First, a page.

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  • The IMF has voted for a $650 billion (R9 trillion) Covid-19 aid package to support struggling countries, its biggest distribution of reserves ever.
  • Aid will be given in line with fund shareholdings, meaning the majority will go to developed countries.
  • But the IMF is encouraging them to channel some funds to poorer countries, typically harder hit by the pandemic.
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The International Monetary Fund has given the green light for a Covid-19 aid package worth $650 billion, (around R9 trillion) the majority of which will go to rich countries - but it is encouraging them to share some of the funds.

The aid, confirmed on Monday, is the IMF's biggest-ever distribution of monetary reserves and is meant to support countries struggling with debt and other financial fallout related to the pandemic.

Members will be given Special Drawing Rights, or SDRs, in line with current quotas of holdings on August 23. Backed by major currencies such as the US dollar and the yen, SDRs are effectively the IMF's reserve assets.

"This is a historic decision - the largest SDR allocation in the history of the IMF and a shot in the arm for the global economy at a time of unprecedented crisis," Kristalina Georgieva, managing director of the IMF, said in a statement.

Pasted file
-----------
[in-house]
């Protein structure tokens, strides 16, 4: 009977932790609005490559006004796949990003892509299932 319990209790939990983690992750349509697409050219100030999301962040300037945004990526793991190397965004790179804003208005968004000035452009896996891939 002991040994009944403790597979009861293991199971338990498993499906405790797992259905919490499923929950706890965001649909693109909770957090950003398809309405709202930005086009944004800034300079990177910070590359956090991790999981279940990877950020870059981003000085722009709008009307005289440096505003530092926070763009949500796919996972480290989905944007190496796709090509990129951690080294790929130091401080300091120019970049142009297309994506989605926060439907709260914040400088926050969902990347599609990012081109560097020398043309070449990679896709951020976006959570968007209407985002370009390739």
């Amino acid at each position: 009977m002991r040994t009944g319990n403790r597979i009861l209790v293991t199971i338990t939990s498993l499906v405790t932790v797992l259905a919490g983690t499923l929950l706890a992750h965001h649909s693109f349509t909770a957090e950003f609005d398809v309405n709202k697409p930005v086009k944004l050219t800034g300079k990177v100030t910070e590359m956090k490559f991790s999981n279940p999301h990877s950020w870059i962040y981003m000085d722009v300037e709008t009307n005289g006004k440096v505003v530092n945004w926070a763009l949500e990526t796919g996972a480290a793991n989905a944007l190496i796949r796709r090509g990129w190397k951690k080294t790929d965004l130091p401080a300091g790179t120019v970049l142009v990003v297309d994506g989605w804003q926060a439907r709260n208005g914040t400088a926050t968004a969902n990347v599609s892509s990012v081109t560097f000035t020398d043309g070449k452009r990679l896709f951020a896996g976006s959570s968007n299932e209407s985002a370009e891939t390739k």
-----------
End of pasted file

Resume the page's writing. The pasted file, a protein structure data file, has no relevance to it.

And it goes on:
Of the $650 billion (R9 trillion) total package, around $275 billion (around R4 trillion) is earmarked for emerging and developing countries, meaning $375 billion (around R6 trillion) should go to more developed nations.

Those richer members in strong economic positions will be able to reallocate parts of their reserves to other countries through the IMF, should they wish to do so.

"We will also continue to engage actively with our membership to identify viable options for voluntary channeling of SDRs from wealthier to poorer and more vulnerable member countries to support their pandemic recovery and achieve resilient and sustainable growth," Georgieva said.

The Covid-19 pandemic has put a substantial strain on economies worldwide, as productivity suffered and activity fell during lockdown restrictions. Governments faced increased costs in providing healthcare, vaccinations and protecting their citizens from the virus.

Economies have been rebounding at different speeds and to different degrees. Those countries that saw lower Covid-19 caseloads or higher vaccination rates have made quicker progress than those still grappling with rising cases and deaths, where vaccination rates are low. Developed countries with bigger markets and more economic strength tend to fall into the first category, while emerging and developing countries are mainly in the latter.

The pandemic-aid funds, once injected into economies, should boost global liquidity, build confidence, and promote the resilience and stability the global economy, the IMF said.

Since their creation in 1969, SDRs worth $293 billion (around R4.2 trillion) have been distributed by the IMF, according to the organisation's website. That makes the new commitment worth more than double the amount of aid the IMF has ever distributed in SDR form. Following the financial crisis, the IMF allocated reserves worth approximately $250 billion (around R3.5 trillion) to its members.

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